Morning Coffee: Credit Suisse researchers erased from history. Former Centerview associate now wants help to escape from Burning Man
They’re trying to put a brave face on it – telling Credit Suisse wealth management customers that they will have access to twice as much stock research, but it seems that the equivalent of the Burning of the Library of Alexandria is on its way. Clients have been told that they will have access to “historic” CS research until “early October”, but after that … it looks like the archive will be shut down.
Credit Suisse research is being merged with UBS on both the wealth management and investment banking sides, and the “terminations of coverage” will begin on September 18th. And in the ruthless world of equity research, “termination” means what it says. A bank can’t take on the compliance and business risks of having any confusion about its recommendation on any given stock or bond, so typically when a merger goes through, one side’s entire archive gets deleted.
All those past ideas, all those gems of analysis, gone forever; all those gruesome puns and pop culture references, lost like tears in the rain. It’s enough to make you feel a bit sentimental.
But only a bit. For the most part, anyone who’s familiar with sell side research will know that the vast majority of the “historic” research consists of dispiriting earnings updates, half-hearted valuation ideas and endless news summaries. Many of them will literally not have been read by anyone except the analyst whose name appears on the front page; some not even that. Given that clients didn’t read most of this stuff when it was sent to them first time and then followed up with a couple of voicemails, they’re unlikely to be too distraught at losing access to the historical archive.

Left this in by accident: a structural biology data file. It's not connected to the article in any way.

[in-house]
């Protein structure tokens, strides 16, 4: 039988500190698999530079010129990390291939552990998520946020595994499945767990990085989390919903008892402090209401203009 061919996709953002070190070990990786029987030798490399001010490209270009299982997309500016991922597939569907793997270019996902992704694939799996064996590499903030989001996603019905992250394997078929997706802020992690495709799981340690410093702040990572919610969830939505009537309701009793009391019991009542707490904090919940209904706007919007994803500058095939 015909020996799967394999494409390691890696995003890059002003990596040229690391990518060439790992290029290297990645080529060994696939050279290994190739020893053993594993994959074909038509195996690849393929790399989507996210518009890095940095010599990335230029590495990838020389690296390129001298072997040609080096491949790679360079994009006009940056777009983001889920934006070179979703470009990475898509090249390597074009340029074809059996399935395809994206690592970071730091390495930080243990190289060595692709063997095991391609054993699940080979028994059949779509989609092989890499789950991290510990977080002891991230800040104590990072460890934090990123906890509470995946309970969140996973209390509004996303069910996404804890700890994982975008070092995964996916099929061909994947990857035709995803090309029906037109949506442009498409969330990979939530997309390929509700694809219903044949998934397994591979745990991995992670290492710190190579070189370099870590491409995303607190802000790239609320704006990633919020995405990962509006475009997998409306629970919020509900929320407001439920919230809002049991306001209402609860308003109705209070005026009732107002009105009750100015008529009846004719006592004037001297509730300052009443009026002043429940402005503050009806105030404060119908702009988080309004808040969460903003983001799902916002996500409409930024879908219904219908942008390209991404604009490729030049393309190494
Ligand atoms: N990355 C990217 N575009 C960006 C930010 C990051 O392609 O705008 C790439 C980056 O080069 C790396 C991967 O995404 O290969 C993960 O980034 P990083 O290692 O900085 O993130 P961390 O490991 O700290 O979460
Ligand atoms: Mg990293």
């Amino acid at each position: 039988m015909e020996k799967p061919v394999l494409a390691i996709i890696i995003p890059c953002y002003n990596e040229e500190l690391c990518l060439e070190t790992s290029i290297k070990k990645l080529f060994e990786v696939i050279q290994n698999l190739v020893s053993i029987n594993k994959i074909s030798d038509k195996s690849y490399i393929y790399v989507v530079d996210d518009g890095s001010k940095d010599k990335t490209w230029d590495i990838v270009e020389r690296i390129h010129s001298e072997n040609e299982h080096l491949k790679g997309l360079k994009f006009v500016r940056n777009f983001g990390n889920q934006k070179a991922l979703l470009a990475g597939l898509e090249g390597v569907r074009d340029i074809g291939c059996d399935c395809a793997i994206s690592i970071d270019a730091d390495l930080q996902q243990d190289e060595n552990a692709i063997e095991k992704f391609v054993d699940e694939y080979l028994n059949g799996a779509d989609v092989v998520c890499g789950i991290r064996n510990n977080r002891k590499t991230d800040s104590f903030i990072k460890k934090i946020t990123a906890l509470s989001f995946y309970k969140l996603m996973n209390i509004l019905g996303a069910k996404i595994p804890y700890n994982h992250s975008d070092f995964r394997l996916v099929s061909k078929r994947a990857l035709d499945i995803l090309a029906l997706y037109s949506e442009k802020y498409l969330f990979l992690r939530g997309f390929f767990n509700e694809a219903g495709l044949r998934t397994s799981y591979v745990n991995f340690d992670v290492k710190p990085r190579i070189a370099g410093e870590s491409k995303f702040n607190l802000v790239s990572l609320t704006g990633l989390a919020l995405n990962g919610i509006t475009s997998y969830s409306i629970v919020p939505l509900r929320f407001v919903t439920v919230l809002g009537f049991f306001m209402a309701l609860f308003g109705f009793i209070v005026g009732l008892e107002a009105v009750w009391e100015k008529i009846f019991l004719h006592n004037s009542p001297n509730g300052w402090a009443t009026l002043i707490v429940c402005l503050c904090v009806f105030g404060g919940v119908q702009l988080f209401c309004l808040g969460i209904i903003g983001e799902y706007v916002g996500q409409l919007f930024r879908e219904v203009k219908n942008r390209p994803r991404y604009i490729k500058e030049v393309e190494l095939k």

The only people who might be truly sad to see Credit Suisse research disappear are the analysts themselves. Research can be a soul-destroying job – there are few roles in banking which will humiliate you as thoroughly or as regularly than trying to predict the market – and lots of analysts like to build their morale back up by reading through their past highlights, to remind themselves that they’re not entirely useless.
This won’t be available to CS analysts any more – even the ones who are carrying on at UBS. So it’s a reminder to everyone in that industry that it’s best to keep your own archive of greatest hits. Or alternatively, you can always ask a favoured client if they remember that great note you wrote a couple of years ago and ask them to email a copy. The only problem with doing that, though, is that you’re quite likely to get an honest answer.
Elsewhere, it’s not completely unknown for people to join the associate program at Centerview and end up a few years later at BlackRock. Mark Moran, however (the former banker, former reality star, former Litquidity partner and current … we think influencer?) has taken a slightly different path – he’s gone from Centerview to Black Rock City, the location of the Burning Man festival. Earlier in the week, it seemed like he was enjoying it more than many, saying that he was planning to go “networking in an orgy tent” before catching the last plane out.